Domestic Winners and Losers
So who, in my great and highly respected opinion, are the domestic winners and losers for the end of the 2005 model year? What a great question, if I should say so myself. It is pretty obvious, and if it isn't to you, aren't you lucky to have me around to explain it.
Loser #1 - GM. Simply put, GM is the biggest loser of the three hands down. With a product line that is still boring and basically unchanged, GM still doesn't have anything really exciting to bring to the table outside of the Z06 Corvette and the Pontiac Solstice (which, by the way, still isn't better than the MX-5 Miata).
In addition, they have not adhered to the plan of Value Pricing. Value Pricing was the plan announced in the midst of the Employee Pricing plan. The idea was to rid the line of any high incentives and price the vehicles with a true price. By doing this, GM could stabilize their products and the resale/market value of their products in the long run. Instead, GM announced mid November their "Red Tag" event. The "Red Tag" event allows the buyer to see the lowest price of the vehicle in the window of the car and takes out all the calculations. This particular price is well under the MSRP and not a list price like the Value Pricing program would be.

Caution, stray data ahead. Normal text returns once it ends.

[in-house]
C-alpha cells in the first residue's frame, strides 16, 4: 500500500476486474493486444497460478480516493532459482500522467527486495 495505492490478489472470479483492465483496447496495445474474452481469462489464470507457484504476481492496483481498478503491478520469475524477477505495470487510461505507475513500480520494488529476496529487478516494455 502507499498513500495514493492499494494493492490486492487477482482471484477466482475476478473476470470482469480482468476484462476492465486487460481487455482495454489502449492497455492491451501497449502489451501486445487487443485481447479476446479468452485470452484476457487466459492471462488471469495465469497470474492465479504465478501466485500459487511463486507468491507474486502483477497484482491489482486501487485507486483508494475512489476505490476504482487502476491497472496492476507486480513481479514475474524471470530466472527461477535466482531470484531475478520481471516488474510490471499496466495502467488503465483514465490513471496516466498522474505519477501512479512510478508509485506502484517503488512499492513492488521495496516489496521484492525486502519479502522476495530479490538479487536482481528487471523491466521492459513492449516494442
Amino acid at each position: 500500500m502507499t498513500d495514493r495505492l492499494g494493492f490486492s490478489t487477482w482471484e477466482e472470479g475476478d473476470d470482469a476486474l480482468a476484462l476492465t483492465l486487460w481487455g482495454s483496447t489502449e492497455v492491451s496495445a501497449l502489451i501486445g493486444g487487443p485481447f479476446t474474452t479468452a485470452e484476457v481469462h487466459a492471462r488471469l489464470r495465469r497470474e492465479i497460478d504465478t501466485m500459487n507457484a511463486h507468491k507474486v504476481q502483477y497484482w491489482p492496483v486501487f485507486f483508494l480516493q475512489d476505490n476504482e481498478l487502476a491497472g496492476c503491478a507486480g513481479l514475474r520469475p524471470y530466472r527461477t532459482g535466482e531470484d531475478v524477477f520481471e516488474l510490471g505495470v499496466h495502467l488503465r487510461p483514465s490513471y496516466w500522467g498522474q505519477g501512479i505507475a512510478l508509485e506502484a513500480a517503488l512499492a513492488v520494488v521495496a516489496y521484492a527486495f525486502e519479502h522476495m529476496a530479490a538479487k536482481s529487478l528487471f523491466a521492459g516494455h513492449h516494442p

Too bad GM. You will be dethroned in the American market by Toyota inside of six months.
Loser #2 - FoMoCo. Although FoMoCo is not as bad off as GM, they too have problems that need to be fixed. Unlike GM, FoMoCo has a real hit on their hands with the new Ford Fusion/Mercury Milan/Lincoln Zephyr (all built off of the Mazda 6 platform, a successful car in it's own right). With new competitive product available on the market and finally getting rid of the Taurus line of cars, FoMoCo can move on and compete.
However, they too need to adapt a Value Pricing plan to stabilize their market/resale values and put themselves on the right track. Like GM, they have a "Keep it Simple" pricing plan similar to the "Red Tag" event. With this particular plan, they will also continue to jeopardize themselves by continuing to allow the customer to expect high incentives to buy product. If they can get away from this after January 3rd, they too will move in the right direction.
The only Domestic winner - DamChry. That's right, Daimler Chrysler. Besides having the most intriguing product line available amongst the three domestic manufacturers, they have not succumbed to high incentive selling. Well, at least not as much.
DamChry has introduced their "Miles of Freedom." This plan is not a discount pricing plan, but rather an extended bumper to bumper warranty, free maintenance, and two years of free gasoline. Although still an incentive, it will not have a detrimental effect on the market/resale pricing of their vehicles, a crucial step in the right direction. To me, DamChry is #1 of the big three. Maybe not in volume, but definitely in terms of common sense.
MSN has a nice article outling the big three's promotions here. I advise you check it out should you choose to purchase a domestic vehicle this season.